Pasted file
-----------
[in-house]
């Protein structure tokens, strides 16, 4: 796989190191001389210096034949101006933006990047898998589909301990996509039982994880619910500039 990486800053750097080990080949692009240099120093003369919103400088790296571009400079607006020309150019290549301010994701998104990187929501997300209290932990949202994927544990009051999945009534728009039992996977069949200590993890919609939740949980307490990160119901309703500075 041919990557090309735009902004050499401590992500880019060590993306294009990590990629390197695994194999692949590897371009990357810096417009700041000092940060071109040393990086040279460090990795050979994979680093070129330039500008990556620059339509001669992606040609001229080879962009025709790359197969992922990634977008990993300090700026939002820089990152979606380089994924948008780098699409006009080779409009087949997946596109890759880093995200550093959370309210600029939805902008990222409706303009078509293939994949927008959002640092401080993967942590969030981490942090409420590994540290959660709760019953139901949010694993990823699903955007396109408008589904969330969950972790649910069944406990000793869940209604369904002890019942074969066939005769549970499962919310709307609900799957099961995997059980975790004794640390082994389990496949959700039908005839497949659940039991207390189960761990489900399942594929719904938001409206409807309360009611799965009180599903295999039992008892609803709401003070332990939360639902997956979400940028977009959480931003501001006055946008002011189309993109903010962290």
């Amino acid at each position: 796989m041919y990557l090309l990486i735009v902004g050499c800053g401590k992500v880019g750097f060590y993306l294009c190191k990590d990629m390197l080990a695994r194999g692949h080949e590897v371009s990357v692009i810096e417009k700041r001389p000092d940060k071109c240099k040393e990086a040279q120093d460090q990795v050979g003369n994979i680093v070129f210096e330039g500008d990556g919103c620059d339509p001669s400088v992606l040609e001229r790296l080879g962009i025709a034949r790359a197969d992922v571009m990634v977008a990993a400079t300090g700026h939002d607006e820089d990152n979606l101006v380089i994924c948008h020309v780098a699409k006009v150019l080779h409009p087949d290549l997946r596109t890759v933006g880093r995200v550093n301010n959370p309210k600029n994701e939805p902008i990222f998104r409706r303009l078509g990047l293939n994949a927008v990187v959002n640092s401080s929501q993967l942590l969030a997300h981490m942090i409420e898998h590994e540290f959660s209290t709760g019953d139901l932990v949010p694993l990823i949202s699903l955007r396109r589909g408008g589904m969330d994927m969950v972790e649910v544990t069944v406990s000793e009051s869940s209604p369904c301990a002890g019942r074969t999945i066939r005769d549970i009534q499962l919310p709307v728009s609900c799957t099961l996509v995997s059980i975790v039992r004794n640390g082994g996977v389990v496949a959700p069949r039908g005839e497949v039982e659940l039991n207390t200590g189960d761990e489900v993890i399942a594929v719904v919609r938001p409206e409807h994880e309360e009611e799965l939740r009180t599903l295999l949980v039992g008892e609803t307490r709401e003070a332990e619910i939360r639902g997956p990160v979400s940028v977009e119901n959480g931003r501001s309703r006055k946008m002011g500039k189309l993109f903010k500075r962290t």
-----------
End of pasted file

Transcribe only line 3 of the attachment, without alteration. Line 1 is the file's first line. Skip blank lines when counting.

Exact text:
């Amino acid at each position: 796989m041919y990557l090309l990486i735009v902004g050499c800053g401590k992500v880019g750097f060590y993306l294009c190191k990590d990629m390197l080990a695994r194999g692949h080949e590897v371009s990357v692009i810096e417009k700041r001389p000092d940060k071109c240099k040393e990086a040279q120093d460090q990795v050979g003369n994979i680093v070129f210096e330039g500008d990556g919103c620059d339509p001669s400088v992606l040609e001229r790296l080879g962009i025709a034949r790359a197969d992922v571009m990634v977008a990993a400079t300090g700026h939002d607006e820089d990152n979606l101006v380089i994924c948008h020309v780098a699409k006009v150019l080779h409009p087949d290549l997946r596109t890759v933006g880093r995200v550093n301010n959370p309210k600029n994701e939805p902008i990222f998104r409706r303009l078509g990047l293939n994949a927008v990187v959002n640092s401080s929501q993967l942590l969030a997300h981490m942090i409420e898998h590994e540290f959660s209290t709760g019953d139901l932990v949010p694993l990823i949202s699903l955007r396109r589909g408008g589904m969330d994927m969950v972790e649910v544990t069944v406990s000793e009051s869940s209604p369904c301990a002890g019942r074969t999945i066939r005769d549970i009534q499962l919310p709307v728009s609900c799957t099961l996509v995997s059980i975790v039992r004794n640390g082994g996977v389990v496949a959700p069949r039908g005839e497949v039982e659940l039991n207390t200590g189960d761990e489900v993890i399942a594929v719904v919609r938001p409206e409807h994880e309360e009611e799965l939740r009180t599903l295999l949980v039992g008892e609803t307490r709401e003070a332990e619910i939360r639902g997956p990160v979400s940028v977009e119901n959480g931003r501001s309703r006055k946008m002011g500039k189309l993109f903010k500075r962290t």